Sometime in 2013 there will be big choices for each side. For the current regime, will it retreat when necessary to a redoubt in the predominantly Alawite sector of the northeast? How quickly will the rebels assault that center as compared to consolidating their control over the rest of the country?

And finally, how many ethnic massacres will there be, of Christians and Alawites in rebel-held territory and of Sunni Muslims in regime-held territory? There is no doubt that such murders will take place by the Salafis even if the better-disciplined Muslim Brotherhood refrains from revenge killings. But will they reach the level that will shake up Western thinking and perhaps force a reluctant Obama Administration to do something serious about it?

Chemical Weapons are Assad’s Insurance Policy

Sunday, January 13th, 2013

Recently the NY Times reported that the Assad regime had commenced mixing the ingredients to produce Sarin gas and loading it into 500-pound bombs.

But not to worry (for a while), said the Times, thanks to the intrepid Barack Obama and his international friends:

What followed next, officials said, was a remarkable show of international cooperation over a civil war in which the United States, Arab states, Russia and China have almost never agreed on a common course of action.

The combination of a public warning by Mr. Obama and more sharply worded private messages sent to the Syrian leader and his military commanders through Russia and others, including Iraq, Turkey and possibly Jordan, stopped the chemical mixing and the bomb preparation. A week later Defense Secretary Leon E. Panetta said the worst fears were over — for the time being.

Well, actually not, because the article also strongly implies that the process went on for a week before Assad, obviously shaking in his boots over the “sharply worded” warnings, stopped it.

Now it is reported that U.S. officials admit that there is no way to prevent Assad from using the weapons that were prepared:

Gen. Martin Dempsey, chairman of the Joint Chiefs of Staff, acknowledged that it will be nearly impossible to prevent the Syrian government from using its chemical weapons, so the U.S. must rely on deterrence and continue warning Syria that using them would be unacceptable.

“The act of preventing the use of chemical weapons would be almost unachievable,” Dempsey said during a Pentagon press conference. “You would have to have such clarity of intelligence, you know, persistent surveillance, you’d have to actually see it before it happened, and that’s — that’s unlikely, to be sure.”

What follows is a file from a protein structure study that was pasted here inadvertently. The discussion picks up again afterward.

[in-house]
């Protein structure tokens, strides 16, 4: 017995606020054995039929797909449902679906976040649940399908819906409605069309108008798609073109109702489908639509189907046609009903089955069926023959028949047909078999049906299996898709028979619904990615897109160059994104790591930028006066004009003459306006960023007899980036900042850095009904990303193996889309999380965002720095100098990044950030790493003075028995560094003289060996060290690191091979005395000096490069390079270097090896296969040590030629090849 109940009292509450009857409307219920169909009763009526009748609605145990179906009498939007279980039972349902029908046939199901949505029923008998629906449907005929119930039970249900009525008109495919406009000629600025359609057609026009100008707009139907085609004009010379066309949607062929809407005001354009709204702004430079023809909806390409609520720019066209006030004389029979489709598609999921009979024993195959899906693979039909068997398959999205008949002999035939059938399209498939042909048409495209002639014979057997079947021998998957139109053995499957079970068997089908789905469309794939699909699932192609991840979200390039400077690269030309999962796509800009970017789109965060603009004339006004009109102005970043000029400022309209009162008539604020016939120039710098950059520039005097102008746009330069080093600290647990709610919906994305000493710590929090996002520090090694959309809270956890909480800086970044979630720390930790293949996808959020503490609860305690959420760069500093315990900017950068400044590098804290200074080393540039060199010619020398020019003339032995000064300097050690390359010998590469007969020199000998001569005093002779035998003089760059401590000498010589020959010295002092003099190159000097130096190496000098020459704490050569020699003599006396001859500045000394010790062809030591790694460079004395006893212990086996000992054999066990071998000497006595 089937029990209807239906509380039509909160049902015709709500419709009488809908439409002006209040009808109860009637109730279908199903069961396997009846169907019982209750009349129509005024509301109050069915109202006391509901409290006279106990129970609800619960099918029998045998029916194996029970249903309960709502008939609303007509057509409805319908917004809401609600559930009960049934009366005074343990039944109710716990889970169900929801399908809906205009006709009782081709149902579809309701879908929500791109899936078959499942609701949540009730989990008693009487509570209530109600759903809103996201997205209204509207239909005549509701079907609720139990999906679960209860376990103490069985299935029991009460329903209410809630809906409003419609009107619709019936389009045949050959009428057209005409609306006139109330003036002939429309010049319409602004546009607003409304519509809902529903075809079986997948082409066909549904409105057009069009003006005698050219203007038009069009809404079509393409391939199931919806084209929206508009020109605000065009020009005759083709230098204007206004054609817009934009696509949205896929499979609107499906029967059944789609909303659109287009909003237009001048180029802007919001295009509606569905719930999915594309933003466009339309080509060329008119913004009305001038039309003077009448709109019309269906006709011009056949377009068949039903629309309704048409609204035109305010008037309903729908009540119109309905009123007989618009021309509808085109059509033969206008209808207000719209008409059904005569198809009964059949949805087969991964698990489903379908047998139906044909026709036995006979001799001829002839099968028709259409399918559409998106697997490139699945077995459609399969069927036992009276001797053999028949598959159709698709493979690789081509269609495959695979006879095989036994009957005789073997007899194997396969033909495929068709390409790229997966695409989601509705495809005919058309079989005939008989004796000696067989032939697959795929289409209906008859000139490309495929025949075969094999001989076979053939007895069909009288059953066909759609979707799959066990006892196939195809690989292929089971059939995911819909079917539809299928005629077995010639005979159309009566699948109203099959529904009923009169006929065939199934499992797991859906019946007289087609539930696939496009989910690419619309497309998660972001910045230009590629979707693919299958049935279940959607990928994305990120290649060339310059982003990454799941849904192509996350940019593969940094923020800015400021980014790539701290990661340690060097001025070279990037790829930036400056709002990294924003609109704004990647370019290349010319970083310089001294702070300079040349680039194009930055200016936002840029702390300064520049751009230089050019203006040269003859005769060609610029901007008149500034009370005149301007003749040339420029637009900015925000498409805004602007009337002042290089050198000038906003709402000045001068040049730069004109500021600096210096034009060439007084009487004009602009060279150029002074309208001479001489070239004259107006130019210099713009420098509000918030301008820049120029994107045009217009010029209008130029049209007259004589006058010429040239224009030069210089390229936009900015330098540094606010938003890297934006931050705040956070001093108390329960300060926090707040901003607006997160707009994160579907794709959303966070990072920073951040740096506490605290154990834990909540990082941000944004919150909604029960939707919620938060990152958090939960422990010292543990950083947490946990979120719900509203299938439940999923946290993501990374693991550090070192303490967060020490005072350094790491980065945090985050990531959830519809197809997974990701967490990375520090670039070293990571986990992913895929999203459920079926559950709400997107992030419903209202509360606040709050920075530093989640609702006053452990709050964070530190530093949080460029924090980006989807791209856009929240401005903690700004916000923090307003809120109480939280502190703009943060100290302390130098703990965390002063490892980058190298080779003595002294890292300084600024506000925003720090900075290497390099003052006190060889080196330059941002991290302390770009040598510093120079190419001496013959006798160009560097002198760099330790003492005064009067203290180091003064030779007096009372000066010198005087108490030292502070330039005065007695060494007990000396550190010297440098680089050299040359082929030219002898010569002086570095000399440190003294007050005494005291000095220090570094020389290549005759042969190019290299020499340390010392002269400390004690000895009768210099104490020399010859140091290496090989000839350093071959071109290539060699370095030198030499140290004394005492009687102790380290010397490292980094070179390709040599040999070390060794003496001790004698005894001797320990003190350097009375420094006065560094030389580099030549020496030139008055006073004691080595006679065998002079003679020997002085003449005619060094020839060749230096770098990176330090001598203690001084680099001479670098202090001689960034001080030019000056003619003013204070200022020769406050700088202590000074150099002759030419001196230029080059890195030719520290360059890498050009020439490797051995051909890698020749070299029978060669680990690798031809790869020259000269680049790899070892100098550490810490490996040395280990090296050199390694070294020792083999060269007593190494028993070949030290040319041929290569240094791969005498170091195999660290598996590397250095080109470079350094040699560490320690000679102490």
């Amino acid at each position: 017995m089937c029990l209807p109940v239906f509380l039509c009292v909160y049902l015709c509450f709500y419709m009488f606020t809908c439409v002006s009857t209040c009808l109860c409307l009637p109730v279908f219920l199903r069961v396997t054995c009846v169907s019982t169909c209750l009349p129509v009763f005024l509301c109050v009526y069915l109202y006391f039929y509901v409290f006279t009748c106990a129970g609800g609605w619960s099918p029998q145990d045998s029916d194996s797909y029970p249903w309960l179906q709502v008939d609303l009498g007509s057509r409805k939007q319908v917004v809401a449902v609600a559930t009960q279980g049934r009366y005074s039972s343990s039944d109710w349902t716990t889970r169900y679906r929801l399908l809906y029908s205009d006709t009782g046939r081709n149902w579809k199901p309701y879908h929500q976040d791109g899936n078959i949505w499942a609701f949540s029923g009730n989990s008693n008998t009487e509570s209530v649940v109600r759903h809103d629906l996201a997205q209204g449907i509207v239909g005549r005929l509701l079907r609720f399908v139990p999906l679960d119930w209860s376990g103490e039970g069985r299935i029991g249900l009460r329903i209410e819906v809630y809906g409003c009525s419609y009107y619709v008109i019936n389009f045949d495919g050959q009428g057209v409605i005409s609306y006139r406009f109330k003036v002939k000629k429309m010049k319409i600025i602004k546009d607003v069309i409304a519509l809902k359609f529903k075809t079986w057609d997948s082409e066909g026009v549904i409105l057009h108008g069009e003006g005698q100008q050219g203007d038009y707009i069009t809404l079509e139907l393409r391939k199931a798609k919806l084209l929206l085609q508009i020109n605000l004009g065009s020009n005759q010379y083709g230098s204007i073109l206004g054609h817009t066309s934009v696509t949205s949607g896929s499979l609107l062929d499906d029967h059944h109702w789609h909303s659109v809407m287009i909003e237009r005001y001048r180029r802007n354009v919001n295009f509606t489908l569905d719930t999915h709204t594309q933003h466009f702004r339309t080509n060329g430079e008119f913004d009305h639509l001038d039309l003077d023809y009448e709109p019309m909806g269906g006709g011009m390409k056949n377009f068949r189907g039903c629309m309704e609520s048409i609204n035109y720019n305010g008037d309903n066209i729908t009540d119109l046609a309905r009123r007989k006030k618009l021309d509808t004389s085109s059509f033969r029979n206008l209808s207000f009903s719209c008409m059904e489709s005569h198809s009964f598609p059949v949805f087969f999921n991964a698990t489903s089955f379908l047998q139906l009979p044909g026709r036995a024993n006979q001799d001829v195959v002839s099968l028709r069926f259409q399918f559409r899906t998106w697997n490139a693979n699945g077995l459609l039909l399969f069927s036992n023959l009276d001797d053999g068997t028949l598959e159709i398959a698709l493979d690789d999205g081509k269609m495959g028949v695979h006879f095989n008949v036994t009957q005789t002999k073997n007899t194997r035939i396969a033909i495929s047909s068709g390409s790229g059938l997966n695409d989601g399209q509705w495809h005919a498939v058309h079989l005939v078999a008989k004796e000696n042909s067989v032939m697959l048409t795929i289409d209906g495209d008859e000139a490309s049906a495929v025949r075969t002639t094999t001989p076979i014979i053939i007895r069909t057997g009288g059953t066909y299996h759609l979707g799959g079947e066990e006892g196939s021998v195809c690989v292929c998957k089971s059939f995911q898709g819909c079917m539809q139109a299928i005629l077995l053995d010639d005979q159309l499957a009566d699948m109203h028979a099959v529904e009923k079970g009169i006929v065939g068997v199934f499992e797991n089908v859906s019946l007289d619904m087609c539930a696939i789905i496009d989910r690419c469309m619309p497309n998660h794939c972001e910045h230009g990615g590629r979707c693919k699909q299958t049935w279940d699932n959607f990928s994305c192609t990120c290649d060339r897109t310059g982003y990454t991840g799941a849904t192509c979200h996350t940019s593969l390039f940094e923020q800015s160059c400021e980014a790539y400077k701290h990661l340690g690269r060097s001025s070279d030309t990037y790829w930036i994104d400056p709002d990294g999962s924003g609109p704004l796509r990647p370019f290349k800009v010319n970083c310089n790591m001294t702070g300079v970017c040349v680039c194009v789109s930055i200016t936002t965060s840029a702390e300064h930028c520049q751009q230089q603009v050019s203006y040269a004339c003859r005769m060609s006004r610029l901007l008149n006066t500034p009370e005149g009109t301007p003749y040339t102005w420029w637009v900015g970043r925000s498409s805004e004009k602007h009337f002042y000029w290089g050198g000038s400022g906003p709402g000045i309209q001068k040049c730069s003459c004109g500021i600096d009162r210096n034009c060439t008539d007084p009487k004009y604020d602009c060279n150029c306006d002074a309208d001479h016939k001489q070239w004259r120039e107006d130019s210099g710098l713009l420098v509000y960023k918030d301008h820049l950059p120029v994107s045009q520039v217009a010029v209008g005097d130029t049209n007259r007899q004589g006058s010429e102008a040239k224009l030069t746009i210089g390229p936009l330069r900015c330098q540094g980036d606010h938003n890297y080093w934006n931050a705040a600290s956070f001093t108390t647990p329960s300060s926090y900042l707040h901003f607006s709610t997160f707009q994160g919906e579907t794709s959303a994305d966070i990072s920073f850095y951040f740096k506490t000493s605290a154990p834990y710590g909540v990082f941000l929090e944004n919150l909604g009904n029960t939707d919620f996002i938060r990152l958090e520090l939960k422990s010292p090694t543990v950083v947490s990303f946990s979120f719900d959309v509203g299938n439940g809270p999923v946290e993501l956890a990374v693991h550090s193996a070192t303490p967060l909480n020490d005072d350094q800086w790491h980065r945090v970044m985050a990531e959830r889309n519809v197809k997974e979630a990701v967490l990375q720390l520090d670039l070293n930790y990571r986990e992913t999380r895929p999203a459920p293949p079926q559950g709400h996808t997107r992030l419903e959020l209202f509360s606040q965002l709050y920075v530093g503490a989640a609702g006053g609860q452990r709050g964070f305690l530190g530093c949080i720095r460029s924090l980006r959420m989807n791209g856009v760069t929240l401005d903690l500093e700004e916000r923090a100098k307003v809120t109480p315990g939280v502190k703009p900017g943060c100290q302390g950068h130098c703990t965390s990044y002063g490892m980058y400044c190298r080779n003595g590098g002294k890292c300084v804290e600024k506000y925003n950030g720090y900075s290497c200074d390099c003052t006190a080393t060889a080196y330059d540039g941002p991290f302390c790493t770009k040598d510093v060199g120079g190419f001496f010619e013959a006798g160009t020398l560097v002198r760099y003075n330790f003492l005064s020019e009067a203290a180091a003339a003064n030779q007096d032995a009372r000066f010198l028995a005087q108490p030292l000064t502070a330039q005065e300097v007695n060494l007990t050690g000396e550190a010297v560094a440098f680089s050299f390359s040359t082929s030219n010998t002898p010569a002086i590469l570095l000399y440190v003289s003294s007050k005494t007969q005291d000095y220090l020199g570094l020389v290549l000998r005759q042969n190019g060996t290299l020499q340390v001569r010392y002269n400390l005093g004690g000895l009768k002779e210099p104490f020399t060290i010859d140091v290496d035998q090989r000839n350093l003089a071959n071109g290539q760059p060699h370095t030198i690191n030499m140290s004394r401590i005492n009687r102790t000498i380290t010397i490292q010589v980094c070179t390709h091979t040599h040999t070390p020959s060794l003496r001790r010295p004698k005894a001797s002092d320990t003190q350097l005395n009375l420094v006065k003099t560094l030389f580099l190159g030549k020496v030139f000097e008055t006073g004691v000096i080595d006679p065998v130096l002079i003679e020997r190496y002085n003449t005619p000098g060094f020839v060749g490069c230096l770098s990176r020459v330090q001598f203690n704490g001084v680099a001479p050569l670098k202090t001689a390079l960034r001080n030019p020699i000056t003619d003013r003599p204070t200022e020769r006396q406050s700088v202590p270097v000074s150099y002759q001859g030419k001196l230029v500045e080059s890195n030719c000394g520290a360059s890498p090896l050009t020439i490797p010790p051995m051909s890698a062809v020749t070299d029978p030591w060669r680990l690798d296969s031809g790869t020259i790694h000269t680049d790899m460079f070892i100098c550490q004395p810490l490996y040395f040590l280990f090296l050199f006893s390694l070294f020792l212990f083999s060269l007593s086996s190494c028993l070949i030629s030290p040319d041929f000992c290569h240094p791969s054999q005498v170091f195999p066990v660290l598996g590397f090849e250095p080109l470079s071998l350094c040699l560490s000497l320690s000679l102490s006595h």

All that would be necessary would be to load the filled bombs onto aircraft, which could be done in a matter of minutes or hours. The threat that he would use these weapons provides Assad with a good insurance policy against foreign intervention, freeing him to unleash the full force of his large conventional arsenal against rebels.

It also helps that some of the extremist rebel organizations are less palatable to the U.S. and European nations that are providing limited support to the rebels than the Butcher of Damascus himself.

In a recent speech, Assad affirmed that he had no intention of stepping down. It is not unimaginable that he can pull it off.

It’s doubtful that any of the likely replacements for the Assad regime would be better actors. And the chaos that might reign before the succession is settled could permit weapons to fall into the hands of Hizballah or other terrorist groups.

This is actually the most dangerous possibility. It’s generally thought that Israel warned its neighbors that the use of any form of weapons of mass destruction — nuclear, chemical or biological — would be met with massive retaliation, presumably nuclear. Egypt and Syria both had chemical weapons capability in 1973, as did Saddam Hussein during the Gulf war. These were not used, and the restraint was not due to humanitarian feelings. It is not clear to what extent Hizballah could be deterred in this way — and certainly al-Qaeda could not.

I’m sure that the West and Israel would welcome the replacement of Assad by a liberal, democratic, social-media-savvy regime. But that isn’t going to happen. Whomever wins will most likely slaughter their former opponents, despite the outrage in the West.

It could be that the best outcome for everyone except his enemies would be the survival of Assad.

Visit Fresno Zionism.

The Alawites and the Future of Syria

Sunday, October 14th, 2012